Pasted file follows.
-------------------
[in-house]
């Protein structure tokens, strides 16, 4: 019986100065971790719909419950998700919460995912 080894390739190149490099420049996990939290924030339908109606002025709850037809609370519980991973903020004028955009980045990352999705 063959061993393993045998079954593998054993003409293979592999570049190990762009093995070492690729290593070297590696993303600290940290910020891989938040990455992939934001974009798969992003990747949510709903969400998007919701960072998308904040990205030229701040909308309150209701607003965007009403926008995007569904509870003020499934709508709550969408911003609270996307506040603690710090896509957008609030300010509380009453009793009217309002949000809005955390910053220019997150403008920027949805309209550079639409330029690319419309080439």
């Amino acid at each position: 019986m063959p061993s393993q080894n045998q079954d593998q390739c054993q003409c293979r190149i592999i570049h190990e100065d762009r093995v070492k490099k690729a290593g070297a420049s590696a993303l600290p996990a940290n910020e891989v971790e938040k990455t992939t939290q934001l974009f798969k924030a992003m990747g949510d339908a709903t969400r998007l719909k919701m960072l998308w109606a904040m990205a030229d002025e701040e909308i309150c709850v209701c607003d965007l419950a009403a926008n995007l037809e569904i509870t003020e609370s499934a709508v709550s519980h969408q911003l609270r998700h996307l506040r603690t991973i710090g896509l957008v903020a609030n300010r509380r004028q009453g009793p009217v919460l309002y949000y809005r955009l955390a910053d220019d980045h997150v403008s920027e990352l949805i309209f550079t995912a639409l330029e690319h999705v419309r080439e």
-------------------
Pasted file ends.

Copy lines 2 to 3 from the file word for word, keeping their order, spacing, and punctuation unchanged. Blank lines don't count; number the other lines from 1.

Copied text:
């Protein structure tokens, strides 16, 4: 019986100065971790719909419950998700919460995912 080894390739190149490099420049996990939290924030339908109606002025709850037809609370519980991973903020004028955009980045990352999705 063959061993393993045998079954593998054993003409293979592999570049190990762009093995070492690729290593070297590696993303600290940290910020891989938040990455992939934001974009798969992003990747949510709903969400998007919701960072998308904040990205030229701040909308309150209701607003965007009403926008995007569904509870003020499934709508709550969408911003609270996307506040603690710090896509957008609030300010509380009453009793009217309002949000809005955390910053220019997150403008920027949805309209550079639409330029690319419309080439």
């Amino acid at each position: 019986m063959p061993s393993q080894n045998q079954d593998q390739c054993q003409c293979r190149i592999i570049h190990e100065d762009r093995v070492k490099k690729a290593g070297a420049s590696a993303l600290p996990a940290n910020e891989v971790e938040k990455t992939t939290q934001l974009f798969k924030a992003m990747g949510d339908a709903t969400r998007l719909k919701m960072l998308w109606a904040m990205a030229d002025e701040e909308i309150c709850v209701c607003d965007l419950a009403a926008n995007l037809e569904i509870t003020e609370s499934a709508v709550s519980h969408q911003l609270r998700h996307l506040r603690t991973i710090g896509l957008v903020a609030n300010r509380r004028q009453g009793p009217v919460l309002y949000y809005r955009l955390a910053d220019d980045h997150v403008s920027e990352l949805i309209f550079t995912a639409l330029e690319h999705v419309r080439e």